Senate Minority Leader Mitch McConnell (R-Ky.), right, and Senate Majority Leader Harry Reid (D-Nev.), center, listen as President Obama speaks during a meeting with congressional leaders at the White House on Nov. 7. (Evan Vucci/AP)

Here, in the very early stages, is what divided government looks like: a measure providing agricultural aid to developing countries; legislation allowing parents of disabled children to save tax-free for long-term expenses; changes that will speed federal approval of new sunscreen products.

Despite gloomy predictions of continued acrimony and gridlock, these bills and a handful of others suddenly stand a strong chance of making it into law by year’s end.

While these measures share some obvious characteristics — they all enjoy strong bipartisan support and would affect vulnerable populations — they also hint at a broader trend. After an extended period of dysfunction on Capitol Hill, weary lawmakers and administration officials are eager to show a disaffected electorate that they can make modest changes to the way government functions.

There are plenty of signs that President Obama and congressional Republicans remain on a collision course — this week, over energy and possibly immigration. So it is not clear that the successful passage of these bills would spill over into more-contentious parts of the legislative arena, such as trade and tax reform.But, at least for the moment, there are some very concrete results.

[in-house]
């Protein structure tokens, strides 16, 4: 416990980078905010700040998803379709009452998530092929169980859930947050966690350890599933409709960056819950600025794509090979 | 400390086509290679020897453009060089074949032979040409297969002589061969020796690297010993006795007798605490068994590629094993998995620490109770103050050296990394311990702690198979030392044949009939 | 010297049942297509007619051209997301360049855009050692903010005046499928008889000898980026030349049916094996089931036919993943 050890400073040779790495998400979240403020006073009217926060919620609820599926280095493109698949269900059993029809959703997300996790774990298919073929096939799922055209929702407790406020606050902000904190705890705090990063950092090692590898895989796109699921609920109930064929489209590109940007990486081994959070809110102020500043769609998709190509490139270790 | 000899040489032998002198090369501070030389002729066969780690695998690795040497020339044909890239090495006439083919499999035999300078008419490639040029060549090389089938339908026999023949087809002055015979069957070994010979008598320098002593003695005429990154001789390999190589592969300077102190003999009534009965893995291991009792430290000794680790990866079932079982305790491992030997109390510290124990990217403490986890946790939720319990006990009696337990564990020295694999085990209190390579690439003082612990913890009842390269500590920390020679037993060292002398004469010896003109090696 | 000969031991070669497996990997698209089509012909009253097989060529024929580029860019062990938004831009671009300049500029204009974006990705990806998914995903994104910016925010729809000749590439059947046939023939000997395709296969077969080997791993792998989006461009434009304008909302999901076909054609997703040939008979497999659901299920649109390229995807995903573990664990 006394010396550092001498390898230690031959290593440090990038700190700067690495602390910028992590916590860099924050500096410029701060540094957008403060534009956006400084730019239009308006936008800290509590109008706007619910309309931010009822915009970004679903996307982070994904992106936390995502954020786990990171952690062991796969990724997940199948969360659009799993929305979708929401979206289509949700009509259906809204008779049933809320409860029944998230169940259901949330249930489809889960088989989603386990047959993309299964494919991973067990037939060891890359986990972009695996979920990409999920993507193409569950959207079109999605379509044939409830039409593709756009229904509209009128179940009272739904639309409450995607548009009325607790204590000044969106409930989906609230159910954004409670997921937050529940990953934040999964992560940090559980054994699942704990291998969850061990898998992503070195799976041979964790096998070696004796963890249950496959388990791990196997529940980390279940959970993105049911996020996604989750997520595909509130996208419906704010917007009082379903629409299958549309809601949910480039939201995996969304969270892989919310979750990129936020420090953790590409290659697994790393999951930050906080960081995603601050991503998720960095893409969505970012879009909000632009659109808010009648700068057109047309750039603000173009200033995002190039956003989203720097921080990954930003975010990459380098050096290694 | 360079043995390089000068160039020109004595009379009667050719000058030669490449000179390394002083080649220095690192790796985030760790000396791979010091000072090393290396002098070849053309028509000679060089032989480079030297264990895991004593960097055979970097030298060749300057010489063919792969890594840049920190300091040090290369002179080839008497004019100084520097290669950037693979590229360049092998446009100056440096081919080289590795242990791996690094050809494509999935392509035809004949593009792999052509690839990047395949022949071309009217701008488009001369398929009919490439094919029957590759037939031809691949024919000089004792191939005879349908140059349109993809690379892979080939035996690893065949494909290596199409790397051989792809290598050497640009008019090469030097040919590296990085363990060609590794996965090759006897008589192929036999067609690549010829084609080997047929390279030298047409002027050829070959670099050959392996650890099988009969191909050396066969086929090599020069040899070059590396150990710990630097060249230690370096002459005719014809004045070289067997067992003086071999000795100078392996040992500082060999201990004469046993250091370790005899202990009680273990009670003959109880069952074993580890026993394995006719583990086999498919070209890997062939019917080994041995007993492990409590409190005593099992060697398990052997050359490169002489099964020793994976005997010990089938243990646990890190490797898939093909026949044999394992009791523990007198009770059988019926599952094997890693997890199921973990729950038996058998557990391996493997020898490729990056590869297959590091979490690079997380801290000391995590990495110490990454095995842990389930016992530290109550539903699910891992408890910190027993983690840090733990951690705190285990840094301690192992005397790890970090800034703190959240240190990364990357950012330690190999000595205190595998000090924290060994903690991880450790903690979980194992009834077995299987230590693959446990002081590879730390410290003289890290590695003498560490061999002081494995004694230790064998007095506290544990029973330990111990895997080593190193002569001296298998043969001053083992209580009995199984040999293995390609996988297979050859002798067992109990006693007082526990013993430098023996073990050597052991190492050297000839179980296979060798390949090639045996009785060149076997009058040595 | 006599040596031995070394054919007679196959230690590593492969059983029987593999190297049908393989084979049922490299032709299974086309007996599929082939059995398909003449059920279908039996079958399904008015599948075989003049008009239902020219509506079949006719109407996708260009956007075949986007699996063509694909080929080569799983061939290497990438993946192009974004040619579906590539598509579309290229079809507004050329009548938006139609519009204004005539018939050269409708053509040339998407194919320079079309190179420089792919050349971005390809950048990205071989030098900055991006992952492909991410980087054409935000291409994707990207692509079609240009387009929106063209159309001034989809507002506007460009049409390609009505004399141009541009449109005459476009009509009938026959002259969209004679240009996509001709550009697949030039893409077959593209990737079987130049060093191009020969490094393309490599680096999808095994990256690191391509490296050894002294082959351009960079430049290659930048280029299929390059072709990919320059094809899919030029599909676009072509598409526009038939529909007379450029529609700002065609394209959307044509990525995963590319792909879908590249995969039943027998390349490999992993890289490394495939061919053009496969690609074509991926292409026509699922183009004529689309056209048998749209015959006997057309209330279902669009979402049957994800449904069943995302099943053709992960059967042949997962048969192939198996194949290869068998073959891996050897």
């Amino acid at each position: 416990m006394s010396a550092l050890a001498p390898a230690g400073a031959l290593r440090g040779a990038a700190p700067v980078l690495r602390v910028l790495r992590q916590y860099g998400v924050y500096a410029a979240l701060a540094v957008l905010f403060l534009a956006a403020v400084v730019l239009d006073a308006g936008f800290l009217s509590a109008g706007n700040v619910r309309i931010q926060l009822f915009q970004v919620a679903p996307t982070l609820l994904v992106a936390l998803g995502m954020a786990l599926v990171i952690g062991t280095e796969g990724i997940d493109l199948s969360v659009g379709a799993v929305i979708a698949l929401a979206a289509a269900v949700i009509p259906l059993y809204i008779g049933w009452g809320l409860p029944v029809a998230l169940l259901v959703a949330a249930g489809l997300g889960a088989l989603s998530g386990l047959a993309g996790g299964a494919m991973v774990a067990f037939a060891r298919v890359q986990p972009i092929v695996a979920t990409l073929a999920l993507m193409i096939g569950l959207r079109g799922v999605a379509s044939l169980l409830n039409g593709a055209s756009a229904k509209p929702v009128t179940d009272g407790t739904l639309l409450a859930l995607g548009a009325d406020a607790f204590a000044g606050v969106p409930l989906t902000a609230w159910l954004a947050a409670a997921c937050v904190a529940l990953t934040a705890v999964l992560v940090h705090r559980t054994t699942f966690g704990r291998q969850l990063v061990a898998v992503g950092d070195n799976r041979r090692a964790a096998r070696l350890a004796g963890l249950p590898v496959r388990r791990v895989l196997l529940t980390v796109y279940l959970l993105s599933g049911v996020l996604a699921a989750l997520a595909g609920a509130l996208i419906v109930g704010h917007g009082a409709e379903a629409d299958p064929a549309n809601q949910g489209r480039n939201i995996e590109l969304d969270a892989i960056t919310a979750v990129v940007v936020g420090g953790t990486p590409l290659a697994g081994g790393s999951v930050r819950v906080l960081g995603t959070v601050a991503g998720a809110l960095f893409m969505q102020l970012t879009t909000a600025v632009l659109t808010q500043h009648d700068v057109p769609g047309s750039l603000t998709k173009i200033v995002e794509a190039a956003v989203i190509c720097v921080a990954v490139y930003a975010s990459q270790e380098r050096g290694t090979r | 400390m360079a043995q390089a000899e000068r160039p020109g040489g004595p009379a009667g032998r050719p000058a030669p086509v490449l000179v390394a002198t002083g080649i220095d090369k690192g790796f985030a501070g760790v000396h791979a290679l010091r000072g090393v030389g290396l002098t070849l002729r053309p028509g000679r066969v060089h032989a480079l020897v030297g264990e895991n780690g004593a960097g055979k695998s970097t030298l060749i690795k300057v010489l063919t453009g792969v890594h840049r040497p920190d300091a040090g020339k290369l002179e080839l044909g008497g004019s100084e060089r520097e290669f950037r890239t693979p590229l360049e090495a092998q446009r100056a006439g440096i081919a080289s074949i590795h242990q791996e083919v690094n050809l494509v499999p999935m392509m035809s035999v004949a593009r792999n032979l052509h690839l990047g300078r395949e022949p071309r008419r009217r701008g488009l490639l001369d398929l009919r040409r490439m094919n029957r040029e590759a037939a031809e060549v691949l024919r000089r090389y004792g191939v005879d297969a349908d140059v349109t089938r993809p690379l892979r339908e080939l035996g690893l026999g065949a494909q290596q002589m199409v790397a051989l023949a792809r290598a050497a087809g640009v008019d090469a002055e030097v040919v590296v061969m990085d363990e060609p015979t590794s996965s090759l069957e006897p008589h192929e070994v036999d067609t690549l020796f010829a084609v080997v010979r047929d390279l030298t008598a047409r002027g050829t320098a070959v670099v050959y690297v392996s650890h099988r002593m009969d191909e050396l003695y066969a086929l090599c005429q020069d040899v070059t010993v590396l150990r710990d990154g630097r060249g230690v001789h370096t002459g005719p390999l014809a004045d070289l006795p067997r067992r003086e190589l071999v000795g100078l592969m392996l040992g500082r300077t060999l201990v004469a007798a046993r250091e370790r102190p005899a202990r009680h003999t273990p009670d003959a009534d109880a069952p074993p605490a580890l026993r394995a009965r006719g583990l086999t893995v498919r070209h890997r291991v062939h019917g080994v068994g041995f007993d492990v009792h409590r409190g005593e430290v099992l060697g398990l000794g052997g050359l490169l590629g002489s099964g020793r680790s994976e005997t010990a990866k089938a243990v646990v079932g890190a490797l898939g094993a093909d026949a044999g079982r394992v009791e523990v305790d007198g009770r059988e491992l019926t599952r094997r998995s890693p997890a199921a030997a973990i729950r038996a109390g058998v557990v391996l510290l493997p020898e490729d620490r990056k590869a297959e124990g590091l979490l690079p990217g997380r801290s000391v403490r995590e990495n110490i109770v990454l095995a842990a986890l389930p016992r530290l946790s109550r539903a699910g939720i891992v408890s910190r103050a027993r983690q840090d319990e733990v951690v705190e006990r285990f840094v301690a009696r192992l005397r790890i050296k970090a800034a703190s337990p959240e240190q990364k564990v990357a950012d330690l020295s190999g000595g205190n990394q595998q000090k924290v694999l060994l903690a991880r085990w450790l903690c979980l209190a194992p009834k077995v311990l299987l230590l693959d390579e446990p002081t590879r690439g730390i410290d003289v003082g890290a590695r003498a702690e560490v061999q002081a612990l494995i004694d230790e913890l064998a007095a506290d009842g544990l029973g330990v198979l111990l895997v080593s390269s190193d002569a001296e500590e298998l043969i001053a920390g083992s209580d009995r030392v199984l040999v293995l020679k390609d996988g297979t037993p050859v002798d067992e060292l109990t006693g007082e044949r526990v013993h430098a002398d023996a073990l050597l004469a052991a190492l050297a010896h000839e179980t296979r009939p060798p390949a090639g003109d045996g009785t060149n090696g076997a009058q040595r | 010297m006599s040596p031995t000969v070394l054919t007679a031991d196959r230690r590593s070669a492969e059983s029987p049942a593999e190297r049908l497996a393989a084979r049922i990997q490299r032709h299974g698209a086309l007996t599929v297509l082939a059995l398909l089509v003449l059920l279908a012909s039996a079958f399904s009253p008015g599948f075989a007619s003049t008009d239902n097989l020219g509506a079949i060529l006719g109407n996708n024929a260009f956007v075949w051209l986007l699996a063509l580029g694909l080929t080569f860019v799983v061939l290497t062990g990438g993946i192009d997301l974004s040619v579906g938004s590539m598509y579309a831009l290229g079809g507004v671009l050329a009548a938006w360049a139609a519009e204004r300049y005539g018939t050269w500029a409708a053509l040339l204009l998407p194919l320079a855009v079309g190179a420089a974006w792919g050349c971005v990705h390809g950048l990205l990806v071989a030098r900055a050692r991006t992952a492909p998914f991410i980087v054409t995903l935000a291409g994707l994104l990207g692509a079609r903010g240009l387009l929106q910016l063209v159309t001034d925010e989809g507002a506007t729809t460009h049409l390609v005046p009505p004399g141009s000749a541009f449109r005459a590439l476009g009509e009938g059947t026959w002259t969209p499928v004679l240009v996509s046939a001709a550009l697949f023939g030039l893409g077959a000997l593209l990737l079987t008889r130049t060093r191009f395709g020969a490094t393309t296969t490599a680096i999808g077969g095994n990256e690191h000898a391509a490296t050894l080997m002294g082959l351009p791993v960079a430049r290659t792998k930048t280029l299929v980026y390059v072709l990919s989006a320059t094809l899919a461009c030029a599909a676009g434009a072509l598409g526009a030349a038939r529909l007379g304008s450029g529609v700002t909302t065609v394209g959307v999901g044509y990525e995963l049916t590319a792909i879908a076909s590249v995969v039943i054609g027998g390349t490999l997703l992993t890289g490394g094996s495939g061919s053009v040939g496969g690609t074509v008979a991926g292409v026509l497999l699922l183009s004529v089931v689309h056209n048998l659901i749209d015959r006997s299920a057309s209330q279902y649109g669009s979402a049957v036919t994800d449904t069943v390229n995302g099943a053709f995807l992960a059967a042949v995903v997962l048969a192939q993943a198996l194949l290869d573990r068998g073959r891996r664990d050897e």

“This is the beginning of green shoots,” said Rich Gold, who heads Holland & Knight’s public policy practice and represents the coalition backing the Sunscreen Innovation Act. “What you’re seeing with these bills is that, even with the general gap yawning between the two parties, there’s a beginning vision of what the government should be doing going forward.”

Sen. Amy Klobuchar (D-Minn.) is spearheading an effort to pass as many bills as possible that have already cleared the House and have at least had hearings in the Senate. While they deal with a range of topics — from using foreign visa fees to promote U.S. tourism abroad to collecting taxes on Internet sales — she said they all reflect compromise and could make it easier to strike broader deals in the next congressional session.

“For the institution, Congress, it’s important to get the grease in the wheels again,” Klobuchar said in an interview. “Even if we don’t pass all of them, going into the first six months it is going to make people feel better about the work they do, and it’s going let the public see things can get done.”

The sunscreen bill, for example, would accelerate the timeline for Food and Drug Administration approval of new ingredients that could guard against skin cancer. The FDA has not broadened its list of approved sunscreen ingredients since 1999; some applications have been pending for more than a decade.

Gold noted that each time he met with the bill’s primary Republican sponsor, Sen. Johnny Isakson (Ga.), to discuss its prospects, “he would ask, ‘Really, there’s nobody opposed?’ We had this conversation six times.”

While getting the FDA to move faster on a consumer-protection item may not seem like a heavy legislative lift, the fact that Congress is also poised to authorize $1.1 billion in annual funding for an international food aid program is more remarkable. On Sept. 18, a group of Democrats and Republicans from both chambers introduced legislation to make Feed the Future, a program that launched under the Obama administration, permanent.